By Romane Joseph, MD
How dangerous is colon cancer?
Well, colorectal cancer (CRC) is the second leading cause of cancer death, and accounts for approximately 9 percent of cancer deaths and 3 percent of total deaths. Survival rates are improving, but over half a million people die from cancer each year in the United States alone. Cancer outranks cardiovascular disease as the number one cause of death in the United States for those under the age of 85. Both screening and prevention can reduce mortality from cancer.
What do you mean by screening and prevention?
Most colorectal cancers (CRCs) arise from adenomatous polyps that progress from small to large (>1.0 cm) polyps and then to cancer. Screening is the process to detect abnormalities before they are clinically apparent, allowing for intervention either before cancer develops or at an early stage, when treatment is most often effective. The progression from adenoma to carcinoma is believed to take at least 10 years on average. Prevention strategies focus on modifying environmental and lifestyle risk factors that promote cancer. It is estimated that 50 percent of cancer is preventable.
What are the risks of colon cancer?
Multiple cancer risk factors have been identified; tobacco use, excess weight, poor diet, and inactivity account for two-thirds of all cancers in the United States. In one study, nine modifiable risks were identified as the cause of 35 percent of cancer deaths worldwide: smoking, alcohol use, diet low in fruit and vegetables, excess weight, inactivity, unsafe sex, urban air pollution, use of solid fuels, and contaminated injections in health care settings.
When should one start screening?
Most groups offer screening beginning at age 50 years for average-risk patients. CRC does, however, occur in asymptomatic average-risk people under the age of 50. Guidelines from some organizations (the American College of Physicians and the Multi-Society Task Force (MSTF) recommend initiating screening in people of African descent at an earlier age (40 to 45 years). Prior to initiating a screening program for a patient, it is important to identify patients who may have increased risk factors that would have an impact on: what age to initiate screening, the choice of testing, the frequency of testing, and the need for genetic testing.
What are the choices available?
The guidelines support the following screening options: ●Colonoscopy ●Fecal immunochemical testing (FIT) for occult blood ●Sigmoidoscopy plus FIT ●Computed tomography colonography (CTC) ●FIT-DNA multi-targeted stool DNA testing (MT-DNA, also known as fecal immunochemical testing-DNA) ●Guaiac-based fecal occult blood testing (FOBT) ●Sigmoidoscopy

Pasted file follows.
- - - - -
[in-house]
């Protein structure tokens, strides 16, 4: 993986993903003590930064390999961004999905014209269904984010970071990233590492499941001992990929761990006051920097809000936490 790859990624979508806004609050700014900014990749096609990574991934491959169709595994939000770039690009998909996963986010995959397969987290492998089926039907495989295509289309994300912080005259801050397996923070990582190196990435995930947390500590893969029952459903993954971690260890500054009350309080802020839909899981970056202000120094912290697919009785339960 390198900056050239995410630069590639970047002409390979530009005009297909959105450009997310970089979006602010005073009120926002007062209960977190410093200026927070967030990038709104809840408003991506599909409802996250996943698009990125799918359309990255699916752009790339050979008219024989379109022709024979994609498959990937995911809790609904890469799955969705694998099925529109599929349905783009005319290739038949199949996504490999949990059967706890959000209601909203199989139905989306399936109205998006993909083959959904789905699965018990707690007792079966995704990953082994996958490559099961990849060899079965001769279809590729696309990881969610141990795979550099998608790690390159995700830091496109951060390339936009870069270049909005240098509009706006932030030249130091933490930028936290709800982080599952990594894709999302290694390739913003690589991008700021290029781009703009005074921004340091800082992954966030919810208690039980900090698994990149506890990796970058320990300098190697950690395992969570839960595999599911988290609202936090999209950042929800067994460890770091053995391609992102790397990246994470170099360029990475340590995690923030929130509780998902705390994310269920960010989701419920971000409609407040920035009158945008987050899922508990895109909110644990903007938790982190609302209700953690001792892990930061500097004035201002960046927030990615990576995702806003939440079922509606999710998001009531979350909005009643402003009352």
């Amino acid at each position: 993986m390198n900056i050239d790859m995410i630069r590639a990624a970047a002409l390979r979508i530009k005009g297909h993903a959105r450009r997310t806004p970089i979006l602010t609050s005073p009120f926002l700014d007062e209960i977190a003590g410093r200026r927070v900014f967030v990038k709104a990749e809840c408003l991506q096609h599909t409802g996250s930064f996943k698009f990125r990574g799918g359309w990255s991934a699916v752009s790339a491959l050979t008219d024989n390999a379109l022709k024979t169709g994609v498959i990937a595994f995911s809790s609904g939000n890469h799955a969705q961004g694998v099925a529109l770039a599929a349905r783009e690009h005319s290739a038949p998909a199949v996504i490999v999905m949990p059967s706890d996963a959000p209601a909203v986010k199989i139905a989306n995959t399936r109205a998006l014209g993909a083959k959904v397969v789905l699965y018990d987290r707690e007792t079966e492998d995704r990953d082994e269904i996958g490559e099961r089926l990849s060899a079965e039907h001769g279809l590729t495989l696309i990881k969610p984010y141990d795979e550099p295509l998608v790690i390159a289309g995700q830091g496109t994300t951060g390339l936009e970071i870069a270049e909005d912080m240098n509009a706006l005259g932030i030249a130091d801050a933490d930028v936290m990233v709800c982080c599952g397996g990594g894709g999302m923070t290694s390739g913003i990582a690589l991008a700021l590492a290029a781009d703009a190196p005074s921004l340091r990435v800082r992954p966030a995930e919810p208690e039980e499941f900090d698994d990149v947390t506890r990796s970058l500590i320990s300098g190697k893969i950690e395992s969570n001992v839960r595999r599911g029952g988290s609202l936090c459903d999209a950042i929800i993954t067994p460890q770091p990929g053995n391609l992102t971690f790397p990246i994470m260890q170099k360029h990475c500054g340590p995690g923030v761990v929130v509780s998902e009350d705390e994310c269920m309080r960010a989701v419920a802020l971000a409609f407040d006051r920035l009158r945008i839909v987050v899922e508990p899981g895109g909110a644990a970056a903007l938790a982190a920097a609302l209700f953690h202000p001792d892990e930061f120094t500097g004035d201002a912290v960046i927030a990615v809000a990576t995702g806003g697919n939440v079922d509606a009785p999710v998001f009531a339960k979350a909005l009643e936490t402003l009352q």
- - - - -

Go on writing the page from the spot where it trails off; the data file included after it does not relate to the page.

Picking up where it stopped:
Which tests is the best one to have?
All tests that are recommended by guidelines groups are acceptable options, but the best test is one that the patient is willing to do with high quality after an informed shared decision-making process.
For people who are afraid of colonoscopy is there a futuristic/easier way of testing? Capsule endoscopy is one of many — Capsule endoscopy of the colon uses tiny video cameras embedded in the two ends of an ingested capsule (Pill) to take images as the capsule traverses the colon. This technique, while less invasive than colonoscopy, requires a more rigorous bowel preparation regimen. Unfortunately, colonic capsule endoscopy does not allow for biopsy or polyp removal, so patients with lesions detected during the examination typically require subsequent colonoscopy for further evaluation and/or treatment. Compared with colonoscopy, colon capsule endoscopy has a relatively low sensitivity for polyp detection. It is not an option as an initial screening test.
What’s after the screening tests?
Surveillance is also needed. It refers to follow-up testing in patients who have a history of polyps, cancer, or inflammatory bowel disease. Surveillance is conceptually different than screening (which applies to patients without disease or symptoms) and is discussed in separate topics – Once adenomatous or advanced polyps have been identified by screening, the patient should be entered in a colonoscopy surveillance program. The surveillance interval would be determined by what is found at each colonoscopy.
How do you treat colon cancer?
The treatment is complex. It involves first detection and staging of the disease (i.e. what is the extent of the cancer in the body). Then, removal of the disease (surgery); in addition to possible chemotherapy and radiation treatments. New technology such as the ROBOTIC surgical platform has now changed the management of colon cancer.
What is robotic surgery?It is surgical technology that provides a magnified, 3-D view of the surgical site. Robotic surgery, or robot-assisted surgery, is done through one or more small incisions, using small tubes and tiny video cameras and surgical instruments. The Robot allows surgeons to perform many types of complex procedures with more precision, great flexibility and control than possible with conventional techniques.
Dr. Romane Joseph is a General Surgeon at Joseph Surgery
9415 NE 6th Ave, Miami Shores, FL 33138